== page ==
How to Prepare for Meetings

Are your meetings putting everyone to sleep? What if you could turn those events into the highlight of your day? The key to making meetings more fruitful is simple: prepare a little.

Mind Numbing Meetings

In-person meetings and group video calls: sometimes, they just feel like an unfortunate interruption to an otherwise productive day.

Often, the events themselves are the cause for low excitement and participation. For instance, when a meeting is poorly organized. Or when a daily team huddle has lost its original spark, but we keep doing it anyway.

In other cases, you… could be the reason why meetings you attend suck.

Even well-organized, relevant meetings can fail when individual attendees don’t actively contribute. This usually happens due to a lack of preparation.

You can easily spot unprepared meeting attendees:

  • Arriving late
  • Wondering why certain people are present
  • Reading documents that are now being discussed
  • Losing track of the conversation
  • Nodding and agreeing to everything
  • Replying to messages on their phone or laptop
  • Leaving without personally gaining anything
  • Rushing to the next appointment

Tell me, how do you score on this list?

Shall we take a look at improving your meeting prep? Get ready to make meetings more fun and rewarding.

Mastering Your Calendar

Our first priority should be time management. Because, if you always let other people decide when and why meetings are held, you are surrendering your valuable time.

Some invitations are hard to decline, of course. Even when they clash with your other priorities. However, be assertive and ask the organizer to consider changes that benefit your schedule. More often than not, meeting at an alternative time or shortening the duration is entirely acceptable.

Other time management tips:

  • Accept only those meetings with a clear and concrete goal. Since multiple people are involved, you’d want everyone to be on the same page.
  • Avoid going back and forth between meetings and desk work all day. That’s detrimental to your focus. If possible, plan most of your meetings in the afternoon, for example.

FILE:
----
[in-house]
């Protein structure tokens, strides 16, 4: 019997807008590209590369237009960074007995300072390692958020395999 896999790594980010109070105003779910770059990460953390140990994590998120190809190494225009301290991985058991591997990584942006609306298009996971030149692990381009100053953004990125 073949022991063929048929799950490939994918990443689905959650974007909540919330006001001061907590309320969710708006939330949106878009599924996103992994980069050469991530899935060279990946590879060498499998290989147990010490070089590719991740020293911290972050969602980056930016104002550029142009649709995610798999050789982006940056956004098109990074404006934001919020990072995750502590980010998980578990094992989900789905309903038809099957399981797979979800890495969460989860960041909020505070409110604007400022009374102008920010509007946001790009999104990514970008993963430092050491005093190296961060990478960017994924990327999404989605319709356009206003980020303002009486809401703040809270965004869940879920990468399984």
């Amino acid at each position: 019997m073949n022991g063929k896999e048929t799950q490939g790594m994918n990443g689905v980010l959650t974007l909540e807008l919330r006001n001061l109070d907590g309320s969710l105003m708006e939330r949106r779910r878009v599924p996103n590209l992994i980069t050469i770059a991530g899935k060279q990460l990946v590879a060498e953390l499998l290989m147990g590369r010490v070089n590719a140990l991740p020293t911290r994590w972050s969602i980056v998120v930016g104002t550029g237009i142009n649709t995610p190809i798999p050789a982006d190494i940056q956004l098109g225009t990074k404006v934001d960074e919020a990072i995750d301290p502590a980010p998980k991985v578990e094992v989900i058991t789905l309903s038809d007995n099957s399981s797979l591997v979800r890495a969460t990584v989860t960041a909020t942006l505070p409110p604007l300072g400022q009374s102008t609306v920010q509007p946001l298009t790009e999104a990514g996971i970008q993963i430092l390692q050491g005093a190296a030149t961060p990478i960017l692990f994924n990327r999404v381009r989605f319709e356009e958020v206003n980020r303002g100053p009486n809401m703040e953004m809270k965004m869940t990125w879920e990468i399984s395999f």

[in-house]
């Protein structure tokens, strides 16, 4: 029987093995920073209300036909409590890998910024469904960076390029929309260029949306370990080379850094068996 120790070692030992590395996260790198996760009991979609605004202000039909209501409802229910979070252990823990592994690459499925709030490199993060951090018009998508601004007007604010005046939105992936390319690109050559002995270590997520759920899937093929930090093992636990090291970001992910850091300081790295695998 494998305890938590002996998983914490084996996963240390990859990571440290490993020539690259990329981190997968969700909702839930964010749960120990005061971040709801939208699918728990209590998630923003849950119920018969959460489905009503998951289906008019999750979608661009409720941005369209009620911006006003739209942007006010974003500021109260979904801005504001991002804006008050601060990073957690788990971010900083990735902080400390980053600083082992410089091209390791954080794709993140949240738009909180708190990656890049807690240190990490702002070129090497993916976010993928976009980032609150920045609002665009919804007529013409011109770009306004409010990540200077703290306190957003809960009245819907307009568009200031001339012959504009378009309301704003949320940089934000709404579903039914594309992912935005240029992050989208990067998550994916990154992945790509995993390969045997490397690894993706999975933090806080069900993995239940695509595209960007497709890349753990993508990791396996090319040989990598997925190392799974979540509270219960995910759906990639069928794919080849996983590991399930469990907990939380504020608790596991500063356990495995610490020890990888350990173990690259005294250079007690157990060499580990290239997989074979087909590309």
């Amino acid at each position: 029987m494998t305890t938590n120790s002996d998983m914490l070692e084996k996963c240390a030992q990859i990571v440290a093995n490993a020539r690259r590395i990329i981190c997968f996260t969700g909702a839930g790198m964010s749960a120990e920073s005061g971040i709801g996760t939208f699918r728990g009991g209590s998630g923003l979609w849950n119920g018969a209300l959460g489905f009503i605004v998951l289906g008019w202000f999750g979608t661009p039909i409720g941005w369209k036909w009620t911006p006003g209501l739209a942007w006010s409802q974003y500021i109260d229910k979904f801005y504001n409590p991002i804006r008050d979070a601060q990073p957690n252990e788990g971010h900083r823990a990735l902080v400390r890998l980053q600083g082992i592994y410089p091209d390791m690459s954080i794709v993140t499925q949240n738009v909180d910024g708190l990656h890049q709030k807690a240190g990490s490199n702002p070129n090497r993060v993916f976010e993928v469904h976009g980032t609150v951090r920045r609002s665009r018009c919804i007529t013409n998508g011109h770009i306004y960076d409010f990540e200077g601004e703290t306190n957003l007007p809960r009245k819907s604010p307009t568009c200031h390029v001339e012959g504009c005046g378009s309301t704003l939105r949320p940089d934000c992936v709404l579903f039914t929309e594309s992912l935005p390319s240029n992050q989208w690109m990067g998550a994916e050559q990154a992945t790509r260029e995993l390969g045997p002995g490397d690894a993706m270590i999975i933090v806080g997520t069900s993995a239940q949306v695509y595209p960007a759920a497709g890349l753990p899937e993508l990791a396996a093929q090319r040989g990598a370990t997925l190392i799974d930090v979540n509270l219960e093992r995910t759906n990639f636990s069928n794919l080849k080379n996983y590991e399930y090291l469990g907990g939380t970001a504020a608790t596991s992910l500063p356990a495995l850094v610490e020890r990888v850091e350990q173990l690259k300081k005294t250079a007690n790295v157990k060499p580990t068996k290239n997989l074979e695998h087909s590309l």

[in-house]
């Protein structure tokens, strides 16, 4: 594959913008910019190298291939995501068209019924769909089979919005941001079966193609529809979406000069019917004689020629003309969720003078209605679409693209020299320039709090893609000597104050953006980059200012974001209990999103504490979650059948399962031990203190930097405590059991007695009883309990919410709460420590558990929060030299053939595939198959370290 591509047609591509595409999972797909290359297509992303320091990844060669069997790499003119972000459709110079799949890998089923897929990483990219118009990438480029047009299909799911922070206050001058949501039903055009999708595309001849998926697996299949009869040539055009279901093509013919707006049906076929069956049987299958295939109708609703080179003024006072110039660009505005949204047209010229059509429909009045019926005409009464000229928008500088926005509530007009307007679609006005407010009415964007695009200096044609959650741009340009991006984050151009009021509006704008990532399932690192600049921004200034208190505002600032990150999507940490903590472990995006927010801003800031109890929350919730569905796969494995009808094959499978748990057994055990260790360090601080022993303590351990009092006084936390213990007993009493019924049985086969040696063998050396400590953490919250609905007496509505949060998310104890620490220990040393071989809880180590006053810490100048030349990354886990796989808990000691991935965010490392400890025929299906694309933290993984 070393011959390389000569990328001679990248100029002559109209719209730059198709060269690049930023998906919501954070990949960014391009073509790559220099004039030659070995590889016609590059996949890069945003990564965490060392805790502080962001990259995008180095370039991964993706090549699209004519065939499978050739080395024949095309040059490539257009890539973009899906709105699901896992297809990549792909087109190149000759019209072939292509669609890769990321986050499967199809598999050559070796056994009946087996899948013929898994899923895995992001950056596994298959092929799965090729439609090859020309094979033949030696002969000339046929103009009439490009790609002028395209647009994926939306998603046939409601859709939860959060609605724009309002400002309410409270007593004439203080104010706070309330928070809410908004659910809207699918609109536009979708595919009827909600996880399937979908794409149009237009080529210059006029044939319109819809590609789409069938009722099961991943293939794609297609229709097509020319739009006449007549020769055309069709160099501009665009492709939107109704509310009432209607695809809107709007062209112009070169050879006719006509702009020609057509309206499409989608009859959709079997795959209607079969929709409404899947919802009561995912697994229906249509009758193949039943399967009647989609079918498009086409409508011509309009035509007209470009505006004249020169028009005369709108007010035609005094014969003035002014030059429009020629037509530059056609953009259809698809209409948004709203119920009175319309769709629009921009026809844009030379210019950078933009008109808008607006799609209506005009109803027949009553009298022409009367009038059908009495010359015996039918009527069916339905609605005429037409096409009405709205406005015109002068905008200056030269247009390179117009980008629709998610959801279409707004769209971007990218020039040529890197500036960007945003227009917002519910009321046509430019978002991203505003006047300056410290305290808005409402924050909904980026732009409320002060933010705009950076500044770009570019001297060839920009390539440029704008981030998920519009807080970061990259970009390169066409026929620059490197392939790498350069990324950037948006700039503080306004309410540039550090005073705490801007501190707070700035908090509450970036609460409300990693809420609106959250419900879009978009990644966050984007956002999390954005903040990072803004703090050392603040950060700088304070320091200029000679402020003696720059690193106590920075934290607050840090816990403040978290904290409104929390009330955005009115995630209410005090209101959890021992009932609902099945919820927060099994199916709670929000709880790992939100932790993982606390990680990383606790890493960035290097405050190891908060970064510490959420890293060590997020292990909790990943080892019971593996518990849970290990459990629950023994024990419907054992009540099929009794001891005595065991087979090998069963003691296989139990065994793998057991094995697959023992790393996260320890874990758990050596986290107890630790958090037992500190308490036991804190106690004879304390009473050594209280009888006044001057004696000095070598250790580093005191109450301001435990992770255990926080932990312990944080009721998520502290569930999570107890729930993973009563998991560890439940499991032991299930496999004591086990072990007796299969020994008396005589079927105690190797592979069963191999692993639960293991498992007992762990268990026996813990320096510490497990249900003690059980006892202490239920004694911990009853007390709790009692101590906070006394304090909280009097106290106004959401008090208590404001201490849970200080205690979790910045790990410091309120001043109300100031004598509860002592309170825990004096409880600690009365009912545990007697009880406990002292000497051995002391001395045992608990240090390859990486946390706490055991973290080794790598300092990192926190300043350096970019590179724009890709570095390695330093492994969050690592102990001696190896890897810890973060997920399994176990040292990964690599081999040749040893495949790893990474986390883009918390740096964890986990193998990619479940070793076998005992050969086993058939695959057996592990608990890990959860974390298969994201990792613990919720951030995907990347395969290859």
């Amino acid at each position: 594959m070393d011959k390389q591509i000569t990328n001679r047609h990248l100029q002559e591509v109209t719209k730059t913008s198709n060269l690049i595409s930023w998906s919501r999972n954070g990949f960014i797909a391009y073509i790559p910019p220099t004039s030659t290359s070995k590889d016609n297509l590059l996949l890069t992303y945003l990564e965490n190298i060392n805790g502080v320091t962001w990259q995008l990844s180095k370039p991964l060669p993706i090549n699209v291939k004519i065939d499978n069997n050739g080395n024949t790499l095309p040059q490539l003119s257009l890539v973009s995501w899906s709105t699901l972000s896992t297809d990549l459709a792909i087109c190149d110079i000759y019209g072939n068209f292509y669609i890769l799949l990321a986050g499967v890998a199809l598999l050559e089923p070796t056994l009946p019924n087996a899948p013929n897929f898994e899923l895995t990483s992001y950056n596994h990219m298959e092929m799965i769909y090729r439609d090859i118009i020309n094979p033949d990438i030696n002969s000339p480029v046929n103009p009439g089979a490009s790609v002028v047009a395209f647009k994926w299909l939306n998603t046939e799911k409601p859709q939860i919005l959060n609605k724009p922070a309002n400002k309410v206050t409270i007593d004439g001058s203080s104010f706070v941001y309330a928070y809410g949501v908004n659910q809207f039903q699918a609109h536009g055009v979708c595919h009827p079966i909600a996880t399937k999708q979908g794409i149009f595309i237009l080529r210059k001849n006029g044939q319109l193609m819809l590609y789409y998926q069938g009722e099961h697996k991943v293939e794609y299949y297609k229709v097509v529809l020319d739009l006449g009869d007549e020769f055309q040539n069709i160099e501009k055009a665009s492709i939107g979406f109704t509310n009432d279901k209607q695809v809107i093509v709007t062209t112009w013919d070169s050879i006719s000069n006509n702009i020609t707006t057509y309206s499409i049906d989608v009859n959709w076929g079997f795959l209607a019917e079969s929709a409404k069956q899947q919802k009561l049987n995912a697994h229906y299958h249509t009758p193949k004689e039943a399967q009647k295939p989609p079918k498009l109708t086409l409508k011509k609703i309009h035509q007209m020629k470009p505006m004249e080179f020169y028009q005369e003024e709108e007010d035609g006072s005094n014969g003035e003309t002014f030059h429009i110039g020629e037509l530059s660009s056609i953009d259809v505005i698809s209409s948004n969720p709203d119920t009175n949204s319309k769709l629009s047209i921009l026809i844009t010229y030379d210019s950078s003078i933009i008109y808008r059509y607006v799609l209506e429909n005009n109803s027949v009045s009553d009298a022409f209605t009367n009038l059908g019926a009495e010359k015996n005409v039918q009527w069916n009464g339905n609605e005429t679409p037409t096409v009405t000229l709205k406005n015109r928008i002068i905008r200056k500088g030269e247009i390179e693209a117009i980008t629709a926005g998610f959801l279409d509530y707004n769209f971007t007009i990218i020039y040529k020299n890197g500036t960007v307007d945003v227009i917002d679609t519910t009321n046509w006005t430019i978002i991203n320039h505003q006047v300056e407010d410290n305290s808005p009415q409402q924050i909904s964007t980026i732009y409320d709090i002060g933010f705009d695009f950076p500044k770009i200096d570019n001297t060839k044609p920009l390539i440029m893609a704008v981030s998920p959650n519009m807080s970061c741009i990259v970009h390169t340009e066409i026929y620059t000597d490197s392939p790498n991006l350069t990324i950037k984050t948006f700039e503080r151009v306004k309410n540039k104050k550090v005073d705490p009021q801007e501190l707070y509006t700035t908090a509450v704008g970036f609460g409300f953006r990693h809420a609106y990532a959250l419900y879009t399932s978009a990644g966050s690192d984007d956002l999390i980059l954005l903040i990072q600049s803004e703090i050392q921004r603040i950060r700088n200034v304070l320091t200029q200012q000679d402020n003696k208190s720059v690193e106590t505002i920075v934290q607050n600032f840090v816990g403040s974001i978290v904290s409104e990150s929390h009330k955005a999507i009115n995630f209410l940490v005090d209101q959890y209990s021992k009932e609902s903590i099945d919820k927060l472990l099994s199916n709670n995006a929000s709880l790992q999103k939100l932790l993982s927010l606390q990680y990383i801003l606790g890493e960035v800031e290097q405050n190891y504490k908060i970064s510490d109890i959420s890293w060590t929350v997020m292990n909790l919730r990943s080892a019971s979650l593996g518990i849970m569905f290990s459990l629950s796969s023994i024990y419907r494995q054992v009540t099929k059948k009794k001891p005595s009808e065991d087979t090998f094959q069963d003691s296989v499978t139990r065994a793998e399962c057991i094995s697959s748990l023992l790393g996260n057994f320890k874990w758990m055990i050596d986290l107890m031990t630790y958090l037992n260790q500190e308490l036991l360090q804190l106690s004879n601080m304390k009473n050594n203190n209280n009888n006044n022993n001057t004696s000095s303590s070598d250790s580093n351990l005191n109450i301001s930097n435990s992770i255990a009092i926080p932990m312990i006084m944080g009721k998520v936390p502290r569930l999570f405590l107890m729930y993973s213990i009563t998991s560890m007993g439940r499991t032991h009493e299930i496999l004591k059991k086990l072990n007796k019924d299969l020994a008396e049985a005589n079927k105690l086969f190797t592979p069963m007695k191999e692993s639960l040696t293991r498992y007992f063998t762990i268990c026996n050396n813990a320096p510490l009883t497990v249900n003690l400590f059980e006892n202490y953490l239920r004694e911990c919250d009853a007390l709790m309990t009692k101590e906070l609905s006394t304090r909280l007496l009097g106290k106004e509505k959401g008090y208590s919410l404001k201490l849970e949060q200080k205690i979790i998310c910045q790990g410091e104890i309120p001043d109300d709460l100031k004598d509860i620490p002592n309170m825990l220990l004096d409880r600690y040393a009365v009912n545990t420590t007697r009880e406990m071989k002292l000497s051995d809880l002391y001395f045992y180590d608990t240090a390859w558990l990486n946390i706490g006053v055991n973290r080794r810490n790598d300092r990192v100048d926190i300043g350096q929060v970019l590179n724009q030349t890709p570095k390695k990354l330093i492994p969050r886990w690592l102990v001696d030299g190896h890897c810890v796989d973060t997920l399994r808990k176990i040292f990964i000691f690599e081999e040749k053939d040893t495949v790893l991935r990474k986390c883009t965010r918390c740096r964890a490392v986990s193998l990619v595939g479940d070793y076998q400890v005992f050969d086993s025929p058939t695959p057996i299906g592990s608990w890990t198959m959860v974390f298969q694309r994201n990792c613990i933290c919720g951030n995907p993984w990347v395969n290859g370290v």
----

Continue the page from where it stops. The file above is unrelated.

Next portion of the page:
• Be wary when you are invited to join a meeting the same day. Is it worth sacrificing the goals you set for today?
  • Keep an eye on the clock, and notice when a meeting runs over time. Will you just sit there and accept that?
  • Allow yourself at least 10 minutes of breathing room between back-to-back meetings and other time-sensitive tasks.

Getting Ready for a Meeting

With your calendar in excellent shape, we can begin preparing for your next meeting. Here’s what I do:

  1. Ahead of time, I spend 10 minutes taking notes for myself.
  2. If there are documents to read, I allocate additional time.
  3. I write down my goal for this meeting. When am I satisfied?
  4. Knowing my goal, I determine how I will convince the others.
  5. Looking at the list of attendees, I prepare for potential pushback.
  6. I envision different scenarios and plan how to handle them.

Showing Up Prepared

A solid preparation for a meeting gives you a confidence boost. You are in control! Now, let’s turn your prep work into action and make an appearance.

Ground rules for attending in-person events:

  1. Are you hosting? Arrive at least 20 minutes early. Test the facilities you depend on, like connecting your laptop to the projection screen. And arrange the conference room to your liking. If something is broken or missing, call your facilities department.
  2. Are you not hosting? Arrive 5 minutes early. Take into account the distance to the conference room and common hold-ups, like the elevator.
  3. Keep your coat and bag off your chair and the table. Use the coat rack or place your belongings out of sight.
  4. Keep your phone in your pocket. Set it to silent mode.
  5. Keep your laptop in your bag. Unless you must use it for the meeting.

Ground rules for attending remote video calls:

  1. Find a quiet, well-lit workspace, and grab a drink 5 minutes before the video call starts.
  2. Place the webcam at eye height. Especially laptop users tend to look down at their camera. Not very charming. So, be creative and find a solution.
  3. Appear on-screen like a passport photo. With the top of your head and shoulders just within the square box. (You are allowed to smile, though.)
  4. Are you hosting? Start the video call 5 minutes early. And open the documents you will screen share, like presentation slides. Before sharing your screen, close or mute other apps that can trigger distracting or even sensitive notifications, like your inbox and chat.
  5. Are you not hosting? Join 1 minute early and say hi.
  6. Mute your microphone when you’re not speaking.

Wrap Up

As you can see, it takes only a few quality checks to improve your experience and contribution in the conference room. So, going forward, take your part in turning those yawn-fests into on-point meetings, and observe how your efforts benefit both you and the group. You got this!

Rogier van de Zande
Rogier van de Zande

With over 20 years of experience in the corporate world, I help organizations with customer engagement, project management and team coaching. I hold a college degree in business information. And I’m a certified Lean Green Belt and Agile Scrum Master.